We’re particularly interested in the FPC’s analysis that the LTI flow limit is likely to play a stronger role than the affordability test in guarding against household indebtedness, and this is something that we will be considering carefully as we develop our response to the consultation.

Of course we understand the need to ensure that borrowers do not over-extend themselves and that there is a need for them to have a cushion against rising interest rates and other expenses – but we believe that the rules have been too cautious for too long, and this has prevented a number of people who would otherwise have been expected to join the ranks of homeowners to be left having to rent their homes and miss out on the longer-term financial advantage of owning their own property.

We’ve seen an uptick in the number of green mortgage products. How important are lenders in supporting the UK’s green agenda and are products innovative enough?

The green agenda is becoming much more important to lenders, and all lenders know that significant efforts are going to be needed if the UK is to achieve its net-zero target by 2050. Indeed, we need those efforts to be well thought-out and properly co-ordinated, so that we don’t waste precious resources by rushing off in different directions and doing things which prove to be ineffective or – in some cases – damaging. 

Lenders will need to develop imaginative products which help homeowners pay for adaptations and improvements which will make a difference to their energy consumption. The age and variety of our housing stock means that a variety of approaches will be required.

It may be possible for some really large-scale initiatives to make a big difference to millions of homes – by generating electricity through renewable energy sources, or substituting clean hydrogen for our current gas supplies.

However, these large projects must lie with Government and the energy industries to solve and roll out. 

Individual households can begin to make a difference, but the Government must also be realistic about what it expects individuals to do, and to guard against creating a “cowboys’ charter” where the unwary can be defrauded by the unscrupulous.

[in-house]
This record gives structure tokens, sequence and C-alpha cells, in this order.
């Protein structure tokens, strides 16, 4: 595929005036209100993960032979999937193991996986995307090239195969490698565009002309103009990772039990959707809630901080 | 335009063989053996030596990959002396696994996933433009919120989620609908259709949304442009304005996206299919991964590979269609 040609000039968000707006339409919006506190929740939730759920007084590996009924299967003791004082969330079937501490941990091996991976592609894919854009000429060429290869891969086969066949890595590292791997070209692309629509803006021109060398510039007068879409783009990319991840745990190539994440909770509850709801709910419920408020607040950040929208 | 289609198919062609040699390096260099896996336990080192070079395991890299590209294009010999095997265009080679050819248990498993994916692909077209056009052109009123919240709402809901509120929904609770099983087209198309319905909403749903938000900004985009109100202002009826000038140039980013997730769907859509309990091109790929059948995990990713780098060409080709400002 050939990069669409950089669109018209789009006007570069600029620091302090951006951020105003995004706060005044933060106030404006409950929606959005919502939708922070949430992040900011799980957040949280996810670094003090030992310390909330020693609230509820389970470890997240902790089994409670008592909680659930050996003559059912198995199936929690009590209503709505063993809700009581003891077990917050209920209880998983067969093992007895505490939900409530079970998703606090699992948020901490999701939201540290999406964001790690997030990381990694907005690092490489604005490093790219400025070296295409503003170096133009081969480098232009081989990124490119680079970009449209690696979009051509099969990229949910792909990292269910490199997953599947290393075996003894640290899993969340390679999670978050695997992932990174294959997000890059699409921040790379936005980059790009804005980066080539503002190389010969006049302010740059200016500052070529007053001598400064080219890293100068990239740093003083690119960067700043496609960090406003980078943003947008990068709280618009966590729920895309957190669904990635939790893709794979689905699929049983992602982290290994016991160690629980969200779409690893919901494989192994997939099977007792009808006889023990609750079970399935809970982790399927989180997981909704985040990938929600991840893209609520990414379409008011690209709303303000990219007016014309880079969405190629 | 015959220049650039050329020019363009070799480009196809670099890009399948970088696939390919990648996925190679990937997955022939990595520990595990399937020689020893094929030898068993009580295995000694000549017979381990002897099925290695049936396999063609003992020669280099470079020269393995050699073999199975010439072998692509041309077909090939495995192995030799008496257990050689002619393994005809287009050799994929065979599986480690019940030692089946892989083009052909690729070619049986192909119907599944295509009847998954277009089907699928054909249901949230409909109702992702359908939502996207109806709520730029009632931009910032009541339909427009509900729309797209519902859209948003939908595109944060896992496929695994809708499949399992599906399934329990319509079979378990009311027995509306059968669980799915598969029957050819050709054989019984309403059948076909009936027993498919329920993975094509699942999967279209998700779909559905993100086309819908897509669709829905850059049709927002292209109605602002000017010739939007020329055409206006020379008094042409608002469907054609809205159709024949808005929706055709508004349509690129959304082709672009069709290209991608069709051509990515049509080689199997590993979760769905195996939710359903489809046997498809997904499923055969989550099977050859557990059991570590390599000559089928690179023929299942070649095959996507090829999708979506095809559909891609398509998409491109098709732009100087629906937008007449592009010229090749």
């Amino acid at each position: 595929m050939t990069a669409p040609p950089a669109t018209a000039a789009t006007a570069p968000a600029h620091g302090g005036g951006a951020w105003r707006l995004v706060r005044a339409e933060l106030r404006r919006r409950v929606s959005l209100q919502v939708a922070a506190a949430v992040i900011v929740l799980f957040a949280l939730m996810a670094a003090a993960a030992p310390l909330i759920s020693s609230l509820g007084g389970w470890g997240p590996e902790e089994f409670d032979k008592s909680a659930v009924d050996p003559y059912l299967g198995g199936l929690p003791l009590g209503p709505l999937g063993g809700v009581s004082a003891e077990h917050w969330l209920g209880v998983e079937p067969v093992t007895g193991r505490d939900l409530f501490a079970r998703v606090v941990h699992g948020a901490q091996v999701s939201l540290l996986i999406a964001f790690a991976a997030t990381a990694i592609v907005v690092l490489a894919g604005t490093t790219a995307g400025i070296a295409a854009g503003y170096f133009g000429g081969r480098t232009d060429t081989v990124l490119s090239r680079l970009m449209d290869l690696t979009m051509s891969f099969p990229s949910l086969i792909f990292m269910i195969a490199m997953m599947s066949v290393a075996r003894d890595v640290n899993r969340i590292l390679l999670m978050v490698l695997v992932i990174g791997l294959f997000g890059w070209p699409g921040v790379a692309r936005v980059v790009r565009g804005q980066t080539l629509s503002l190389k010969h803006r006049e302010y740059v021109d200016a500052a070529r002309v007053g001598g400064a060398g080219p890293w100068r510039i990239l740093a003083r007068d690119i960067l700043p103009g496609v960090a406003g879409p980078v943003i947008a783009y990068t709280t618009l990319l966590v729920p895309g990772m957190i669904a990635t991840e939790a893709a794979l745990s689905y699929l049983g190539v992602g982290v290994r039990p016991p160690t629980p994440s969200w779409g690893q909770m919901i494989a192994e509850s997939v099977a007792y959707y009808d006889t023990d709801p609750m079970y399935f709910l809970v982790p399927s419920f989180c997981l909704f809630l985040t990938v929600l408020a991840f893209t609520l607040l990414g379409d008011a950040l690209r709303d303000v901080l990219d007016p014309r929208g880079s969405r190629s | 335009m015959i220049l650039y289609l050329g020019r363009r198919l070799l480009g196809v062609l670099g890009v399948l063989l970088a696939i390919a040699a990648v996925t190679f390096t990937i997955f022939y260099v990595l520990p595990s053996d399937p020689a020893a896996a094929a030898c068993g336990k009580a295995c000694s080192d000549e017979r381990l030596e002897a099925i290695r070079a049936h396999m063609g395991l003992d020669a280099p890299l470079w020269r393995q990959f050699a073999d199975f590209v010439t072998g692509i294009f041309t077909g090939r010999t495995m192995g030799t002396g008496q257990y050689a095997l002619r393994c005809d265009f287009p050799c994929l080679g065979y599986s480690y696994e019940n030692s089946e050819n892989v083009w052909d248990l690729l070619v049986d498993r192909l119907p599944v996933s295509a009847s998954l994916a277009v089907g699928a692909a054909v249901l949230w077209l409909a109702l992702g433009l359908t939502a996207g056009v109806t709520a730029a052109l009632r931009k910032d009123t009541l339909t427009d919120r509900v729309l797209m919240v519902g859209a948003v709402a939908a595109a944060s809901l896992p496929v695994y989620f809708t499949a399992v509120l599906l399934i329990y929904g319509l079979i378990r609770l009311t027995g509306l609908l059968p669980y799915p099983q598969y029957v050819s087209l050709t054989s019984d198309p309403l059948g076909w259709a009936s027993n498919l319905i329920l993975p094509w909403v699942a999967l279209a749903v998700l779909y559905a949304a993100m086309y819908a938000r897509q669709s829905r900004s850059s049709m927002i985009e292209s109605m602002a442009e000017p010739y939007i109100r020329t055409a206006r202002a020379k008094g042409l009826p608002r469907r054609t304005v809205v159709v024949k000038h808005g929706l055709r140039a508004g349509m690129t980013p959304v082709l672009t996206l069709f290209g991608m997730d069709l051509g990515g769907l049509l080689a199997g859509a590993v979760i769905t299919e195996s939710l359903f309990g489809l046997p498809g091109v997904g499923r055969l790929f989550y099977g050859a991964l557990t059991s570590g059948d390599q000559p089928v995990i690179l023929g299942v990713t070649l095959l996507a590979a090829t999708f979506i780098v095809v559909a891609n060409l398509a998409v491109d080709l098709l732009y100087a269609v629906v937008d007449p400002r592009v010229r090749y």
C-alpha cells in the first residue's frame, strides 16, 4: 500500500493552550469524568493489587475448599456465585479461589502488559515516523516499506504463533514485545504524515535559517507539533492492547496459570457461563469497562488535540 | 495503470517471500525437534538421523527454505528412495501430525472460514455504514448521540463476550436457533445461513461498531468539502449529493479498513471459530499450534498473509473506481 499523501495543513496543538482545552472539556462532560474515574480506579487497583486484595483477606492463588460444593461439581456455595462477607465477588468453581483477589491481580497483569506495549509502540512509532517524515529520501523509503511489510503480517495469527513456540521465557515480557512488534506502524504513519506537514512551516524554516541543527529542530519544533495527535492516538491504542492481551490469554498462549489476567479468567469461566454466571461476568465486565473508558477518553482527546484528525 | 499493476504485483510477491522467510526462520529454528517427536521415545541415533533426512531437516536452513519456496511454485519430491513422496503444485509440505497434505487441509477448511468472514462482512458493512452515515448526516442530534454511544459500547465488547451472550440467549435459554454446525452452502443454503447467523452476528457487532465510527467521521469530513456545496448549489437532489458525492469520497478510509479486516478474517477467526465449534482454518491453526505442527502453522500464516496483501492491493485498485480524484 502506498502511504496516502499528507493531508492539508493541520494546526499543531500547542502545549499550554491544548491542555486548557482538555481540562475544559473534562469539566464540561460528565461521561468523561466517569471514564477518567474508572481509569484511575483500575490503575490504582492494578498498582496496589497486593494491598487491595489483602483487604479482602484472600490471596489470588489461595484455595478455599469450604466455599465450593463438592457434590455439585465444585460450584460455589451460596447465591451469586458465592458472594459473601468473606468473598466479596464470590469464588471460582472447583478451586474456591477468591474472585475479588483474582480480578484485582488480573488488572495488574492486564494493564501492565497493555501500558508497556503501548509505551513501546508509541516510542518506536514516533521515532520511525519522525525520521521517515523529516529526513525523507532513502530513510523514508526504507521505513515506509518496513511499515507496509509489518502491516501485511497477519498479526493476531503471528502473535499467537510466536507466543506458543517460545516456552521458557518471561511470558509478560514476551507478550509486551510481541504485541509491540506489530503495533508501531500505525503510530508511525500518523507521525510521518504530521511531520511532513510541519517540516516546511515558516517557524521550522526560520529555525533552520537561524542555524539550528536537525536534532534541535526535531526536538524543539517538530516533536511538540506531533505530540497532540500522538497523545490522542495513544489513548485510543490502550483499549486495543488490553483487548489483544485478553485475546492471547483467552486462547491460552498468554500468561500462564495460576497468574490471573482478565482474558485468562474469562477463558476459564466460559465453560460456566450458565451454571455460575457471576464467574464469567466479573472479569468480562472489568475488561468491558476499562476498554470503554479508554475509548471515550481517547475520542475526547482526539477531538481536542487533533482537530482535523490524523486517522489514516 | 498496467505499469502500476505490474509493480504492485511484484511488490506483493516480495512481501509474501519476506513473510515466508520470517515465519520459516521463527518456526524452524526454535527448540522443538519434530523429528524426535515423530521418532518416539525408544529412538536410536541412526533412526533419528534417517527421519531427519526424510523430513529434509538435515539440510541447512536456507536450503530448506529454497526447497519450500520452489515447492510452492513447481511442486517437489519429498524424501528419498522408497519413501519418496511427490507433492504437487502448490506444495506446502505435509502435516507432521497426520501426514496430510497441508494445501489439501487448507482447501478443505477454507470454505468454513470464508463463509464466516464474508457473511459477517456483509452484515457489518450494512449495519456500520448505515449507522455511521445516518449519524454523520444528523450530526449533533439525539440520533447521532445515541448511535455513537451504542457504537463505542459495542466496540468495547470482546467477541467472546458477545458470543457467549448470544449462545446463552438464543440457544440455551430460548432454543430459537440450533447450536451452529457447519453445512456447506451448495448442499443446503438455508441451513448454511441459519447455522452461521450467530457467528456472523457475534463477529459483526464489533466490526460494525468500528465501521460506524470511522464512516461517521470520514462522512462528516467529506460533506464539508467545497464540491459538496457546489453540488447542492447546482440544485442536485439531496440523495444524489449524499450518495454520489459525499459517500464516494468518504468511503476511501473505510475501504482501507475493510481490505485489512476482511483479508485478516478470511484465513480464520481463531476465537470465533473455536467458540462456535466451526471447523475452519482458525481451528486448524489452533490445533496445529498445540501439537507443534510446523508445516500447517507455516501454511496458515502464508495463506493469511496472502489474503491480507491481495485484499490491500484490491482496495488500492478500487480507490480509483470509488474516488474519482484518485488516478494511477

We need real clarity and understanding of what will make an actual difference, and the standards of workmanship and expertise needed to make those changes safely and sustainably. We look forward to hearing more about the Government’s strategy – which is due any time now.

It has become harder to identify vulnerable customers due to the impact of the pandemic. How can lenders support brokers when it comes to spotting and supporting such borrowers?

The financial services sector has done a lot of work in this area and there is much more awareness of what can cause vulnerability and how to deal with it. Having said that, individual borrowers may be very sensitive about being “tagged” as being vulnerable, and lenders have to proceed with caution and tact.

People who feel they are vulnerable need to feel confident enough that they can be frank with their lender and ask for help, and lenders must make sure they pick up on these requests and respond appropriately. 

It’s a delicate balance to strike at times – and lenders also need to be on their guard against unscrupulous individuals who might try to exploit a lender’s goodwill dishonestly. 

We’ve seen the launch of a direct-to-consumer 40-year mortgage product. How do you envisage the role of the mortgage intermediary should the move to lifelong mortgages become a trend?

For years, traditional mortgage products were for 25-year terms. We’ve seen that stretch to 30 years and now beyond. 

However, someone taking out a 40-year mortgage today is likely to go through all sorts of lifestyle changes, including relationships, children, employment, and so on – so what might have been entirely appropriate at the outset may look rather different 10, 20, 30 years down the line. 

Although the underlying mortgage debt may still be there in some shape or form, its size, and the ability of the borrower to service it are bound to change significantly.

This means that borrowers will continue to need expert advice, and it may also mean that they need more “holistic” advice which incorporates their investment and future pension needs, along with how they finance the purchase of their homes.